The first time I saw her...
Everything in my head went quiet.
All the tics, all the constantly refreshing images just disappeared.
When you have Obsessive Compulsive Disorder, you don’t really get quiet moments.
Even in bed, I’m thinking:
Did I lock the doors? Yes.
Did I wash my hands? Yes.
Did I lock the doors? Yes.
Did I wash my hands? Yes.
But when I saw her, the only thing I could think about was the hairpin curve of her lips..
Or the eyelash on her cheek—
the eyelash on her cheek—
the eyelash on her cheek.
I knew I had to talk to her.
I asked her out six times in thirty seconds.
She said yes after the third one, but none of them felt right, so I had to keep going.
On our first date, I spent more time organizing my meal by color than I did eating it, or fucking talking to her...
But she loved it.
She loved that I had to kiss her goodbye sixteen times or twenty-four times if it was Wednesday.
She loved that it took me forever to walk home because there are lots of cracks on our sidewalk.
When we moved in together, she said she felt safe, like no one would ever rob us because I definitely locked the door eighteen times.
I’d always watch her mouth when she talked—
when she talked—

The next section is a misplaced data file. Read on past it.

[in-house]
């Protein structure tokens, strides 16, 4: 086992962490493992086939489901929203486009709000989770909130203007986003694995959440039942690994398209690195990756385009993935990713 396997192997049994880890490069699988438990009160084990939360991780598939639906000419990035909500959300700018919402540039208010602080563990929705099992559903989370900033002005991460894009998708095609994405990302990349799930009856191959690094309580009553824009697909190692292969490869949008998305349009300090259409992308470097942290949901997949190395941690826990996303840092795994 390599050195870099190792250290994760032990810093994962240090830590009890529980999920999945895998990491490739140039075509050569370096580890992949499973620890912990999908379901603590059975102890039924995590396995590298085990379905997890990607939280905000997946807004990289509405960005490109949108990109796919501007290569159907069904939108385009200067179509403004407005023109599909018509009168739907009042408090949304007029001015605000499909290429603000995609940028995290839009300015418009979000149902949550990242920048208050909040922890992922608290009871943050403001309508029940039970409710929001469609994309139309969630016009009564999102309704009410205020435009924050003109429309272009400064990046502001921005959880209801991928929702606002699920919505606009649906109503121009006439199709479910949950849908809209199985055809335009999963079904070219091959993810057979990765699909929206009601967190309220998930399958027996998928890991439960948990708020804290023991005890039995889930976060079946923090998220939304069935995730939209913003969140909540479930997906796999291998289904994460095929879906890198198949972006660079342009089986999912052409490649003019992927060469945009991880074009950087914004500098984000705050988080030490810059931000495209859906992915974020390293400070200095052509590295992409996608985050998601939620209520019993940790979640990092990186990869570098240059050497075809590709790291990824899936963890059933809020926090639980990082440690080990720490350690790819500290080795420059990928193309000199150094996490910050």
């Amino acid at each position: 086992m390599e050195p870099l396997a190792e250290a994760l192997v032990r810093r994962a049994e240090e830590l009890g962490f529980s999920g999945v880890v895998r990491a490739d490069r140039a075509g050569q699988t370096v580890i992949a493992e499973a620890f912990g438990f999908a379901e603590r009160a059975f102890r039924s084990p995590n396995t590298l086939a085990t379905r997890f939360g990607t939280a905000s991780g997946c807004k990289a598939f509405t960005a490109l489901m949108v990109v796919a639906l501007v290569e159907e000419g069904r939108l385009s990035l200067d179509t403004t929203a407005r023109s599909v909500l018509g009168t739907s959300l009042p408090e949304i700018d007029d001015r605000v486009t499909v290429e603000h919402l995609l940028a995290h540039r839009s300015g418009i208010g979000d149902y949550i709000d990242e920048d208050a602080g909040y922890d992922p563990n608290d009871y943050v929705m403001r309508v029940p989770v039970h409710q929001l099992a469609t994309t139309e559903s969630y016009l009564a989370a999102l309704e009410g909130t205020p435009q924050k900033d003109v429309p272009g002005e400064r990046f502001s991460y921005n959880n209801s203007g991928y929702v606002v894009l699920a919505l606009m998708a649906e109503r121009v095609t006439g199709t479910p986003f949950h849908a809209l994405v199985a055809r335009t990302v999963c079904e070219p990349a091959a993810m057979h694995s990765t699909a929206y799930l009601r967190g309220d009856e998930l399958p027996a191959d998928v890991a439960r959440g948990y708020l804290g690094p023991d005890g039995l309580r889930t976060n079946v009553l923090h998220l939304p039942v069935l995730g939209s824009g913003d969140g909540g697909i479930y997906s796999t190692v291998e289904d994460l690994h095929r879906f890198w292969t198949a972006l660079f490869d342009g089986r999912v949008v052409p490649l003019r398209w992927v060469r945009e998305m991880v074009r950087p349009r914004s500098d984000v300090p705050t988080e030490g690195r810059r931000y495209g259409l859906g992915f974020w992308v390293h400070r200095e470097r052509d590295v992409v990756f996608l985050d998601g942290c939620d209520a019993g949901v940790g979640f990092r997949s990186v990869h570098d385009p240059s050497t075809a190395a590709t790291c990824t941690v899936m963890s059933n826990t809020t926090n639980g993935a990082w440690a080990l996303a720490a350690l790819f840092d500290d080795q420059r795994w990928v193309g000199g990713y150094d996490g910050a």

when she talked—
when she talked
when she talked;
when she said she loved me, her mouth would curl up at the edges.
At night, she’d lay in bed and watch me turn all the lights off.. And on, and off, and on, and off, and on, and off, and on, and off, and on, and off, and on, and off, and on, and off, and on, and off, and on, and off, and on, and off, and on, and off.
She’d close her eyes and imagine that the days and nights were passing in front of her.
Some mornings I’d start kissing her goodbye but she’d just leave cause I was
just making her late for work...
When I stopped in front of a crack in the sidewalk, she just kept walking...
When she said she loved me her mouth was a straight line.
She told me that I was taking up too much of her time.
Last week she started sleeping at her mother’s place.
She told me that she shouldn’t have let me get so attached to her; that this whole thing was a mistake, but...
How can it be a mistake that I don’t have to wash my hands after I touched her?
Love is not a mistake, and it’s killing me that she can run away from this and I just can’t.
I can’t – I can’t go out and find someone new because I always think of her.
Usually, when I obsess over things, I see germs sneaking into my skin.
I see myself crushed by an endless succession of cars...
And she was the first beautiful thing I ever got stuck on.
I want to wake up every morning thinking about the way she holds her steering wheel..
How she turns shower knobs like she's opening a safe.
How she blows out candles—
blows out candles—
blows out candles—
blows out candles—
blows out candles—
Now, I just think about who else is kissing her.
I can’t breathe because he only kisses her once — he doesn’t care if it’s perfect!